Talking to kids about suicide can be challenging. However, creating a safe space to talk about suicide can save a child’s life. Multiple studies show that asking about suicide is not harmful and often empowering. You won’t put the idea into their heads and if a child has been struggling with thoughts of suicide, knowing that a concerned adult is willing to have an open conversation is often a relief.

Here are some steps that can make a big difference for a young person and get them on the pathway to living an emotionally healthy life:

  • Do not wait for a crisis to discuss suicide. Many times, we respond to a child when there is a crisis, but part of preventing suicide is being aware of mental health issues before things become overwhelming. This can mean asking about how they are doing at the dinner table or during car rides and letting them know you will be there for them no matter how difficult their struggles may be.
  • Check in regularly and ask your child directly how they are doing and if they have ever had thoughts about ending their life.
  • Ask open-ended questions that can’t be answered with “yes/no” or “IDK” to allow for a deeper conversation.
  • Provide emotional space to talk. Many children believe they shouldn’t show their emotions to “be strong” but research has shown that addressing difficult emotions head on can reduce how intense and how long they last. Allow them to share whatever they are feeling and normalize all emotions.
  • Look for changes in mood or behavior that might be a warning sign that something is wrong. For example, if your child seems really down, they stop doing things they normally enjoy, or you notice significant changes in eating or sleeping.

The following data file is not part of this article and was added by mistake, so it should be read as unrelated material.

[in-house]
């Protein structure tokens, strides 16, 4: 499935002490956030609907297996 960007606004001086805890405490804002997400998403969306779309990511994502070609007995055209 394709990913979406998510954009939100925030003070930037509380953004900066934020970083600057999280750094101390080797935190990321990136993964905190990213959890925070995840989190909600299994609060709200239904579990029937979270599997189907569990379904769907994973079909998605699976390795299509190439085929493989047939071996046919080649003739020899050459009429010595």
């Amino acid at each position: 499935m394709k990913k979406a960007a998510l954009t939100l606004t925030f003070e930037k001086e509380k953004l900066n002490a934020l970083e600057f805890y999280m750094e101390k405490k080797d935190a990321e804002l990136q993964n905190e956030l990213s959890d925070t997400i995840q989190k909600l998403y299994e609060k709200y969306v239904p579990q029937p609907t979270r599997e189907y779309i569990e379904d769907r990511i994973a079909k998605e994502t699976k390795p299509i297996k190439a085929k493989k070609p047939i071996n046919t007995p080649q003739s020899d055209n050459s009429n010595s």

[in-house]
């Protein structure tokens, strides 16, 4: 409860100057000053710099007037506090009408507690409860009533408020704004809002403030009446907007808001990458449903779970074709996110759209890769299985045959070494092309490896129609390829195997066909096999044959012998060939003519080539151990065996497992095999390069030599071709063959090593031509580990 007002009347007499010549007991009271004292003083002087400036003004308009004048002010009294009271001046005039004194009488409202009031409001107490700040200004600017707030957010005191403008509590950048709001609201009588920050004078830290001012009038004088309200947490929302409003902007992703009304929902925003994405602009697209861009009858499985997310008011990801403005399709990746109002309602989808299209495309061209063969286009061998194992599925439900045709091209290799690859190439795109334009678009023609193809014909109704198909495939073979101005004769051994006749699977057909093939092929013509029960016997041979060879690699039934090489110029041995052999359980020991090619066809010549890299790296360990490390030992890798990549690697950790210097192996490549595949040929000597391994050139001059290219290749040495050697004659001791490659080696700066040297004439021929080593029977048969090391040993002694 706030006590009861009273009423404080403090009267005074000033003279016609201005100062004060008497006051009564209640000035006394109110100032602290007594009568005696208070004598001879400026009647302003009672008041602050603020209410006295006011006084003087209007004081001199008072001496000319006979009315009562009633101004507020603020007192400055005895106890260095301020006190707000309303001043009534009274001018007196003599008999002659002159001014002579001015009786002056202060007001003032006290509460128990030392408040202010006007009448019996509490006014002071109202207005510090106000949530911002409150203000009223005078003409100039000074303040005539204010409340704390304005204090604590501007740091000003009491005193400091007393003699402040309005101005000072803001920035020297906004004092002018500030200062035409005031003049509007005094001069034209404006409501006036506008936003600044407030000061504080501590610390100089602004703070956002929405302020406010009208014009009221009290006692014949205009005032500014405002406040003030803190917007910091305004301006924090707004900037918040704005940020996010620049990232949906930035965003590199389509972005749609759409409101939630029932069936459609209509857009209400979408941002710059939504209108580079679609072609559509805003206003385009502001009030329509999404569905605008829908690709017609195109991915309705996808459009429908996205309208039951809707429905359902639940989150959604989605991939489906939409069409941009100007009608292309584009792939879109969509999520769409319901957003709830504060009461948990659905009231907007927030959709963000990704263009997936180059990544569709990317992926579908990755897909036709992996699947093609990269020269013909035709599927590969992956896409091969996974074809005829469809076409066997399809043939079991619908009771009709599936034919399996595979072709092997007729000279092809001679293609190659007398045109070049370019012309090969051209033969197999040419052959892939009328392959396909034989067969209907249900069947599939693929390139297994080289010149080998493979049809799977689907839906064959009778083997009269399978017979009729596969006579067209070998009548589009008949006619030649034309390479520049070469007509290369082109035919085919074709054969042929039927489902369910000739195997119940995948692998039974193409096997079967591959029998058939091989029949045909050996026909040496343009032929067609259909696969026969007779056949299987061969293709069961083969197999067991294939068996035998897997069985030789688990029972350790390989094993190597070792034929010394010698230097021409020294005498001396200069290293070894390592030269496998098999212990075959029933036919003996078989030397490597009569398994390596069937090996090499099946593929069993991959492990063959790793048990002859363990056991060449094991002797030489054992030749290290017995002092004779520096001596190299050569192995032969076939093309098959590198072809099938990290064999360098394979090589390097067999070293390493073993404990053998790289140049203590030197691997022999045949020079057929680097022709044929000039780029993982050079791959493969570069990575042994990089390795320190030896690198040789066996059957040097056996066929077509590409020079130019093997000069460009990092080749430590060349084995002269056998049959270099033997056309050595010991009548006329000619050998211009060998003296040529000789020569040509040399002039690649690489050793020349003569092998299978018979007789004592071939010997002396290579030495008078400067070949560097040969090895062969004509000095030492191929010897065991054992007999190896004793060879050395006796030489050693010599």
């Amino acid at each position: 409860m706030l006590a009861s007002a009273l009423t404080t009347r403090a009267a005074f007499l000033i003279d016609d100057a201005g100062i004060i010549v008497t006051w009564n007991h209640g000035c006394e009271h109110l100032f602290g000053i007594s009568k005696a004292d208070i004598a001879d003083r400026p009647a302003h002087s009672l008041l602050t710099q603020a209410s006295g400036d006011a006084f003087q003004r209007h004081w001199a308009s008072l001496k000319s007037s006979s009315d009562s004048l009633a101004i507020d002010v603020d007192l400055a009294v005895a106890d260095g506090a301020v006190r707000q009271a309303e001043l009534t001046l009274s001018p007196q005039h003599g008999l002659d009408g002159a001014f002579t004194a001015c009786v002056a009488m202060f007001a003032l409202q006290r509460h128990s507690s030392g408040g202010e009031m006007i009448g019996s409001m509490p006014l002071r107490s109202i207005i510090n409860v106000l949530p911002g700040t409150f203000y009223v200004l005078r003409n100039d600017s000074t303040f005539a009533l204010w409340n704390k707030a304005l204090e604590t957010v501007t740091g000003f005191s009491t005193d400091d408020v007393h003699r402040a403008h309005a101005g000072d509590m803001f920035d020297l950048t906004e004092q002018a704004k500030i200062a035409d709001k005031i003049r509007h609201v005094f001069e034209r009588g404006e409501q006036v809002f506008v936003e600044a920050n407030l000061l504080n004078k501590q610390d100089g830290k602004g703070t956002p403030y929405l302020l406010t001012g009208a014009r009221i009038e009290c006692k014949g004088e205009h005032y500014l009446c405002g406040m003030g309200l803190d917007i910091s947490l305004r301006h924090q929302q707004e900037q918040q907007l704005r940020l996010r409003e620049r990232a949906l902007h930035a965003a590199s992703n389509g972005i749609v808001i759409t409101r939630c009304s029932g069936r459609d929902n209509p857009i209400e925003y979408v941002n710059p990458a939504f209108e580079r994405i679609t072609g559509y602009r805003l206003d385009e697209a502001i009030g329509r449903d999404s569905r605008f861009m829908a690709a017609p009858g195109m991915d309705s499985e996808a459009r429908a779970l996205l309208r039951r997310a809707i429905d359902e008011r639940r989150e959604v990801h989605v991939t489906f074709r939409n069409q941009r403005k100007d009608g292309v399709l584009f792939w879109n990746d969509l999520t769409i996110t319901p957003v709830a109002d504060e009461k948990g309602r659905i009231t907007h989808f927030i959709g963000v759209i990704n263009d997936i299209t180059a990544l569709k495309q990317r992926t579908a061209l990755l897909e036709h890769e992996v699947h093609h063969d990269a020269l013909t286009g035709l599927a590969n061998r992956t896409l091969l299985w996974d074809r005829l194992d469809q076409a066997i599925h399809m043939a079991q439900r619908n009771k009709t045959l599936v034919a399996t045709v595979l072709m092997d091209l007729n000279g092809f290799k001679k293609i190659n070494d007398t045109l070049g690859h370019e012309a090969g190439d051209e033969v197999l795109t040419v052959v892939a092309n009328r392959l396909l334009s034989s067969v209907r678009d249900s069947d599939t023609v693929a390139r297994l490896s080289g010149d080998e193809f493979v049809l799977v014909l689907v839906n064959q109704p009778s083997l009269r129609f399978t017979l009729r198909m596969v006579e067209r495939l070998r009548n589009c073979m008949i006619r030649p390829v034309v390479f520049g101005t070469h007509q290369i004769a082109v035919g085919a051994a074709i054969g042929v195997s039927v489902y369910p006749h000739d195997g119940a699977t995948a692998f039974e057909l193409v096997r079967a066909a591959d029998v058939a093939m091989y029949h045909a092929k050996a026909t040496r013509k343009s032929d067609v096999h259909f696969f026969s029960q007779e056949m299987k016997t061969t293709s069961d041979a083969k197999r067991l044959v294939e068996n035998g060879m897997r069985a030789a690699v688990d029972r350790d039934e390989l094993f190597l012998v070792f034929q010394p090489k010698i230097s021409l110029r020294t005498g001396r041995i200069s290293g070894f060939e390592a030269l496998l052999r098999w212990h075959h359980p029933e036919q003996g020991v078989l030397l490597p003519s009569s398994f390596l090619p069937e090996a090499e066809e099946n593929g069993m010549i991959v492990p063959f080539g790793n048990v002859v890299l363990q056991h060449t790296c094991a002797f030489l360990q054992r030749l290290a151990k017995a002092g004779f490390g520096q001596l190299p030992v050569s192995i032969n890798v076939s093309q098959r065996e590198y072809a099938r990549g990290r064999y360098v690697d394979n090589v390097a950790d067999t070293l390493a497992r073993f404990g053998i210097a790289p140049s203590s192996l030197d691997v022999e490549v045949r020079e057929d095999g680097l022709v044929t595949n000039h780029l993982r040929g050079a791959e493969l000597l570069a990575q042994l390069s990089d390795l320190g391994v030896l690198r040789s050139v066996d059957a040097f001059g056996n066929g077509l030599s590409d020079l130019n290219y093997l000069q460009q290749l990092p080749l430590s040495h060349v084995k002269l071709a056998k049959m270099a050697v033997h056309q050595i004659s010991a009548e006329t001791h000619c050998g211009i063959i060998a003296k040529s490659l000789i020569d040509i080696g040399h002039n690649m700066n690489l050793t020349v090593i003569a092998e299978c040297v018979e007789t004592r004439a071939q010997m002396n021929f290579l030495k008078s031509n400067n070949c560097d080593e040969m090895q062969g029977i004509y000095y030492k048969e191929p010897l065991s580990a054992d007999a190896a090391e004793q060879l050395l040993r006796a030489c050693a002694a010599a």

• Ask directly about suicidal thoughts. Even if your child is not struggling with suicide or depression, you can model for your child that it is good to talk about serious emotional concerns with trusted adults and important to reach out to friends to have these conversations, too. 

It is important to remember talking to our kids about suicide is the right thing to do. One of the best things you can do is give your child the power to talk about mental health concerns and topics as challenging as suicide without shutting the door. Even if your child is doing well, this powerful opportunity helps your child see it is OK to be emotionally open and could help them talk openly with friends.

WATCH: Talking to Children Under 12 About Suicide


Peer to Peer Conversations

What happens when a child asks, “What do I do if a friend is struggling with suicide?”

  • Encourage your child to tell their friend that they care about them and acknowledge that they are hurting.
  • After their friend knows they are being listened to and supported, the next step is to ask specifically if they are thinking about suicide or have tried to kill themselves.
    • This should be done in a compassionate way free of judgement.
  • If they say “yes” or even “I’m not sure,” a trusted adult should be told right away. Never leave someone alone if they are showing warning signs of suicide.

There are many ways loved ones can help youth get support when they need it. This involves timely treatment, building connections, helping other people know what to say when a family member or friend is struggling and having a safety plan in place to help get through a crisis.

If you or someone you know is thinking about suicide, go to the nearest emergency room or call or text the Suicide and Crisis Lifeline at 988, or contact the Crisis Text Line by texting “START” to 741-741.